Fifty-two years after Selma, I am grateful for those who gave so much of themselves, sometimes even their lives, to stir this nation’s conscience, the people who made total commitments to the journey toward justice in God’s name. They could have stopped and settled in. It would have been much easier to settle into a comfortable routine in some place like Haran, undisturbed by the fears and hungers and cries of others. Thank God these faithful witnesses did not do so! Many of them did not live to see the promised land, but they kept on pressing toward the prize.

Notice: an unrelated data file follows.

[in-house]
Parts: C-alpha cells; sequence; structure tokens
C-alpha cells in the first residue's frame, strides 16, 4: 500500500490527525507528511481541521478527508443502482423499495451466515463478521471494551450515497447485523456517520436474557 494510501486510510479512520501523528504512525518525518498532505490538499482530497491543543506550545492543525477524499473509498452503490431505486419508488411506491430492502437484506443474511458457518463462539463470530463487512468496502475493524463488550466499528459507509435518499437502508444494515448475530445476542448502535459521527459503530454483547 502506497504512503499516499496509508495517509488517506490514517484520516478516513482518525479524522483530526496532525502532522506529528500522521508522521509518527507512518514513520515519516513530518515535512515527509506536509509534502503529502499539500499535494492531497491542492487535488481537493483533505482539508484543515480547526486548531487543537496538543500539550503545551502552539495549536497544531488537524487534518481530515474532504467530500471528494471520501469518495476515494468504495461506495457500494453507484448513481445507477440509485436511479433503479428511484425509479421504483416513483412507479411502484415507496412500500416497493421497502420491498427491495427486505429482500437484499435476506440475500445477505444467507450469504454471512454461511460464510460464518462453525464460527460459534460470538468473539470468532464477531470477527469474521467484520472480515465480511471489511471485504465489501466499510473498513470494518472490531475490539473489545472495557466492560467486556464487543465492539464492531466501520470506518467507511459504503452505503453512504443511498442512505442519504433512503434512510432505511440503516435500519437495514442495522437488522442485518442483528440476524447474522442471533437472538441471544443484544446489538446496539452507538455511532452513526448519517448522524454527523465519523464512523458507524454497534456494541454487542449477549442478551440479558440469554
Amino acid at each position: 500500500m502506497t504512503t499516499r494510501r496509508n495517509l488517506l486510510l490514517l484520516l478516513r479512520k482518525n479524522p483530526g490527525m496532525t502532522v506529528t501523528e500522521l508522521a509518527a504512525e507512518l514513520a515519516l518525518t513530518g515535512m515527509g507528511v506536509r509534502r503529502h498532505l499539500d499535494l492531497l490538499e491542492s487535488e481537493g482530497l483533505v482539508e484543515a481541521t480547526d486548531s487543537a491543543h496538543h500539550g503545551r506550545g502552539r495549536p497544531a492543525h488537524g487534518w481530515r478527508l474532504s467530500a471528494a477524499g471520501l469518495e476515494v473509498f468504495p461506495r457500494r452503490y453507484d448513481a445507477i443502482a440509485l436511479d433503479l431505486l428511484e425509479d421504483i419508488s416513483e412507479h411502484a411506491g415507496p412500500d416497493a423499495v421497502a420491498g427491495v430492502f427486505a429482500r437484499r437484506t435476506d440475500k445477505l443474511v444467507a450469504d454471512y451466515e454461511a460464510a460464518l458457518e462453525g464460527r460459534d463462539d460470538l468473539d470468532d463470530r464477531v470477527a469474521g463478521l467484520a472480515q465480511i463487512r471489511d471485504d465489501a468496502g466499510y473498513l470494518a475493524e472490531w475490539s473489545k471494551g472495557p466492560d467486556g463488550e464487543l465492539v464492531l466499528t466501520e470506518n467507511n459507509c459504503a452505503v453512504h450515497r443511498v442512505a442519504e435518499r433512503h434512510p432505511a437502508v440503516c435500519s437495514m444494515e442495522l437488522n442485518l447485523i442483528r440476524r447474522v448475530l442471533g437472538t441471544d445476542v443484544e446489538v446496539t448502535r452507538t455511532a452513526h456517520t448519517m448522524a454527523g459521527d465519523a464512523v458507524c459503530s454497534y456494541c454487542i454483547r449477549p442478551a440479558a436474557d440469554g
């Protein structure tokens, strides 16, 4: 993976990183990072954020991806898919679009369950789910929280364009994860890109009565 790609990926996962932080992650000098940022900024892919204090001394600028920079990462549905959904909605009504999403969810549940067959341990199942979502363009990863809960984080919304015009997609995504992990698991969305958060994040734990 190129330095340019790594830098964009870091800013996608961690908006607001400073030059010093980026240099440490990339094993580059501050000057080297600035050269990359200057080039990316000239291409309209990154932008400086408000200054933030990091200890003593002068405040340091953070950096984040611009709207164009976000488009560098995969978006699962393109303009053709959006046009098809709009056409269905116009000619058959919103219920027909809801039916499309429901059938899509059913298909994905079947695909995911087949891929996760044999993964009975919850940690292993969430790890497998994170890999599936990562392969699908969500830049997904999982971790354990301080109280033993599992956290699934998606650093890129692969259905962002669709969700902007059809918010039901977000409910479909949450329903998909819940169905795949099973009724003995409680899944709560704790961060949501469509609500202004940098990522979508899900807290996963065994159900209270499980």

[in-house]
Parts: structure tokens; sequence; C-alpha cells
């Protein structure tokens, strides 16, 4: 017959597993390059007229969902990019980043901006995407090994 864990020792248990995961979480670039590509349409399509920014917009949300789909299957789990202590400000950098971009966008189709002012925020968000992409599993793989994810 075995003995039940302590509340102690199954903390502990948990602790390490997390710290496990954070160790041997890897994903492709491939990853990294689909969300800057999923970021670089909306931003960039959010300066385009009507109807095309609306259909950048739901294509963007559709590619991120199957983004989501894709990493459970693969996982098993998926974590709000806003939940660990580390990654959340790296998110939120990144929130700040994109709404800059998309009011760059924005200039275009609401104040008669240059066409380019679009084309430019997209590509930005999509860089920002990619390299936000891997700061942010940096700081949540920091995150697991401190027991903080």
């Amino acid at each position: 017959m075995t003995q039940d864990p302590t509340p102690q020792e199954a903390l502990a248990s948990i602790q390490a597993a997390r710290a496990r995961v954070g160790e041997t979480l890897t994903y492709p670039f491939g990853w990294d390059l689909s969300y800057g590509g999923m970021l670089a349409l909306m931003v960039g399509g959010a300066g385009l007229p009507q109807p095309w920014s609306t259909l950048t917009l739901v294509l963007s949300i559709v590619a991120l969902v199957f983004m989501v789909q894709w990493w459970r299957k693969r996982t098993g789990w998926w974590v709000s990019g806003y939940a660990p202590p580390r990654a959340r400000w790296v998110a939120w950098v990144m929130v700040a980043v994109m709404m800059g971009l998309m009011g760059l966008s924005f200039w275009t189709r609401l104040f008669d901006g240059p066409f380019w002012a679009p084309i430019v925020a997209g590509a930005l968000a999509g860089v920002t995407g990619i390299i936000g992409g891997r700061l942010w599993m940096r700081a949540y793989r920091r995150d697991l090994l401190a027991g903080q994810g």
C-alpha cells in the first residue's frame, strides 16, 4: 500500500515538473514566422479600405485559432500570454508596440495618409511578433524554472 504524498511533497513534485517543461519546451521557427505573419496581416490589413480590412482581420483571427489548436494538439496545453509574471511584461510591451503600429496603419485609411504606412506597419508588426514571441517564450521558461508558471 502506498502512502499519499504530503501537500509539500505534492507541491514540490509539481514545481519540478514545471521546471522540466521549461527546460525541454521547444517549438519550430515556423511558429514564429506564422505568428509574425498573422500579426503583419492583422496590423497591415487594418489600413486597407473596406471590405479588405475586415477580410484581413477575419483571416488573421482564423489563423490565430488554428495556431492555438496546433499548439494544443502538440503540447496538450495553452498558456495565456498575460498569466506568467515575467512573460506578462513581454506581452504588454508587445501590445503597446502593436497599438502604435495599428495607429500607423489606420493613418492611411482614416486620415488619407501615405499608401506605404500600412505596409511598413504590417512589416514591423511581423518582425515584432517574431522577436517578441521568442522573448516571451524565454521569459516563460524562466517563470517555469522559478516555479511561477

You know, friends, we’re not in Canaan yet either. The struggle for civil rights, for voting rights, for human rights, still goes on. The need for faithful witness is every bit as pressing now as it was in 1965. The demands of faith and life in the church are as imposing upon us now as ever. But the same could be said for the distractions from such calling. There are so many things we would like to accomplish, so much ground to be plowed and planted, so much good we would like to make possible. And some may think, maybe, when circumstances change, there will be time. In the meantime, it is tempting to think we can still be faithful in doing less. But, “let’s not miss our life [or calling] by mistakenly believing that we’re just sitting in life’s waiting room.”